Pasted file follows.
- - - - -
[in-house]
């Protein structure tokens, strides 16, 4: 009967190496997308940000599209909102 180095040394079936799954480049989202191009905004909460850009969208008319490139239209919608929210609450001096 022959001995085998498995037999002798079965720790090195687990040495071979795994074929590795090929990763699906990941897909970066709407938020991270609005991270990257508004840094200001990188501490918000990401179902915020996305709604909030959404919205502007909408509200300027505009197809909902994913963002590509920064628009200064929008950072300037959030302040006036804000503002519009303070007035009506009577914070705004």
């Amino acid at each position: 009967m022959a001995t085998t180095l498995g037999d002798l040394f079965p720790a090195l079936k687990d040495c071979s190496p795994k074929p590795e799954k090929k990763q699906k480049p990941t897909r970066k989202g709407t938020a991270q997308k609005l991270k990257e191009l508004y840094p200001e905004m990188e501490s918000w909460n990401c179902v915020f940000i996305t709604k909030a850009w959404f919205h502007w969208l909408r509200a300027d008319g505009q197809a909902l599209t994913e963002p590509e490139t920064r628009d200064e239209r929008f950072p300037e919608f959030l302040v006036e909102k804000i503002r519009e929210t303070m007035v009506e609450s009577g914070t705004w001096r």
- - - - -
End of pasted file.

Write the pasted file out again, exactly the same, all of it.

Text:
[in-house]
């Protein structure tokens, strides 16, 4: 009967190496997308940000599209909102 180095040394079936799954480049989202191009905004909460850009969208008319490139239209919608929210609450001096 022959001995085998498995037999002798079965720790090195687990040495071979795994074929590795090929990763699906990941897909970066709407938020991270609005991270990257508004840094200001990188501490918000990401179902915020996305709604909030959404919205502007909408509200300027505009197809909902994913963002590509920064628009200064929008950072300037959030302040006036804000503002519009303070007035009506009577914070705004």
């Amino acid at each position: 009967m022959a001995t085998t180095l498995g037999d002798l040394f079965p720790a090195l079936k687990d040495c071979s190496p795994k074929p590795e799954k090929k990763q699906k480049p990941t897909r970066k989202g709407t938020a991270q997308k609005l991270k990257e191009l508004y840094p200001e905004m990188e501490s918000w909460n990401c179902v915020f940000i996305t709604k909030a850009w959404f919205h502007w969208l909408r509200a300027d008319g505009q197809a909902l599209t994913e963002p590509e490139t920064r628009d200064e239209r929008f950072p300037e919608f959030l302040v006036e909102k804000i503002r519009e929210t303070m007035v009506e609450s009577g914070t705004w001096r």